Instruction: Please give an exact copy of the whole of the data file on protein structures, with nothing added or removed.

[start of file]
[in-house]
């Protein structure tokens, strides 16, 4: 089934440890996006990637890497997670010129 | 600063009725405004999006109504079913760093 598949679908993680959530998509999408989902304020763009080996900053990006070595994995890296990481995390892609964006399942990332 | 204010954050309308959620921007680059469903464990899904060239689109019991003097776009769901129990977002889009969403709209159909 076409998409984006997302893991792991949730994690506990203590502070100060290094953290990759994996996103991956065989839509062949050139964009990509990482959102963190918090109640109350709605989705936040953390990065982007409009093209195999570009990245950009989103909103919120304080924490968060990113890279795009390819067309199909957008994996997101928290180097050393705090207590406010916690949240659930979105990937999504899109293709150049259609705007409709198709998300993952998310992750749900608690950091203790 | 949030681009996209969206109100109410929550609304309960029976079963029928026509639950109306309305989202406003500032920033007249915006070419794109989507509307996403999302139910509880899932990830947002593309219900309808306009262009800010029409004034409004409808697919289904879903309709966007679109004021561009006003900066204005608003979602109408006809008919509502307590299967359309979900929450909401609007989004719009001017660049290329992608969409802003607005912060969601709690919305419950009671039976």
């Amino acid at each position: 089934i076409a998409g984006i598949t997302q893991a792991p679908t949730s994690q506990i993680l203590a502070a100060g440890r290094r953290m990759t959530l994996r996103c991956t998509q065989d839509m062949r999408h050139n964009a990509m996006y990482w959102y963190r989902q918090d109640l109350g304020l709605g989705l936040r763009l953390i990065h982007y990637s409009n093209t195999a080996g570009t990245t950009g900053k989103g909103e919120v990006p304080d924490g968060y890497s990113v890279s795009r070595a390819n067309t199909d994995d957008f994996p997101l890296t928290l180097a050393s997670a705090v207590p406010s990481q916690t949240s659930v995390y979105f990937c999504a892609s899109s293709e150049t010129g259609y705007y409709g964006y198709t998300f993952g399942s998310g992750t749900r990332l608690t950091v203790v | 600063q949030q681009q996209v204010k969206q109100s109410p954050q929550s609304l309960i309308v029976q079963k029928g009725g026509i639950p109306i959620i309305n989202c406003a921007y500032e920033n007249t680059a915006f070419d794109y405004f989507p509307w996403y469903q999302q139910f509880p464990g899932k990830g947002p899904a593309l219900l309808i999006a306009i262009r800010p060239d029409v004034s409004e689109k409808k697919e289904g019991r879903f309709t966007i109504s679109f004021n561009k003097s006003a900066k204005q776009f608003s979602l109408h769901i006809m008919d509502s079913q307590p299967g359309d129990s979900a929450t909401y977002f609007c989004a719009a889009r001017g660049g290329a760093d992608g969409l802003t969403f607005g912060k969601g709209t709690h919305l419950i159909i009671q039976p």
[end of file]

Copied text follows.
[in-house]
């Protein structure tokens, strides 16, 4: 089934440890996006990637890497997670010129 | 600063009725405004999006109504079913760093 598949679908993680959530998509999408989902304020763009080996900053990006070595994995890296990481995390892609964006399942990332 | 204010954050309308959620921007680059469903464990899904060239689109019991003097776009769901129990977002889009969403709209159909 076409998409984006997302893991792991949730994690506990203590502070100060290094953290990759994996996103991956065989839509062949050139964009990509990482959102963190918090109640109350709605989705936040953390990065982007409009093209195999570009990245950009989103909103919120304080924490968060990113890279795009390819067309199909957008994996997101928290180097050393705090207590406010916690949240659930979105990937999504899109293709150049259609705007409709198709998300993952998310992750749900608690950091203790 | 949030681009996209969206109100109410929550609304309960029976079963029928026509639950109306309305989202406003500032920033007249915006070419794109989507509307996403999302139910509880899932990830947002593309219900309808306009262009800010029409004034409004409808697919289904879903309709966007679109004021561009006003900066204005608003979602109408006809008919509502307590299967359309979900929450909401609007989004719009001017660049290329992608969409802003607005912060969601709690919305419950009671039976």
């Amino acid at each position: 089934i076409a998409g984006i598949t997302q893991a792991p679908t949730s994690q506990i993680l203590a502070a100060g440890r290094r953290m990759t959530l994996r996103c991956t998509q065989d839509m062949r999408h050139n964009a990509m996006y990482w959102y963190r989902q918090d109640l109350g304020l709605g989705l936040r763009l953390i990065h982007y990637s409009n093209t195999a080996g570009t990245t950009g900053k989103g909103e919120v990006p304080d924490g968060y890497s990113v890279s795009r070595a390819n067309t199909d994995d957008f994996p997101l890296t928290l180097a050393s997670a705090v207590p406010s990481q916690t949240s659930v995390y979105f990937c999504a892609s899109s293709e150049t010129g259609y705007y409709g964006y198709t998300f993952g399942s998310g992750t749900r990332l608690t950091v203790v | 600063q949030q681009q996209v204010k969206q109100s109410p954050q929550s609304l309960i309308v029976q079963k029928g009725g026509i639950p109306i959620i309305n989202c406003a921007y500032e920033n007249t680059a915006f070419d794109y405004f989507p509307w996403y469903q999302q139910f509880p464990g899932k990830g947002p899904a593309l219900l309808i999006a306009i262009r800010p060239d029409v004034s409004e689109k409808k697919e289904g019991r879903f309709t966007i109504s679109f004021n561009k003097s006003a900066k204005q776009f608003s979602l109408h769901i006809m008919d509502s079913q307590p299967g359309d129990s979900a929450t909401y977002f609007c989004a719009a889009r001017g660049g290329a760093d992608g969409l802003t969403f607005g912060k969601g709209t709690h919305l419950i159909i009671q039976p």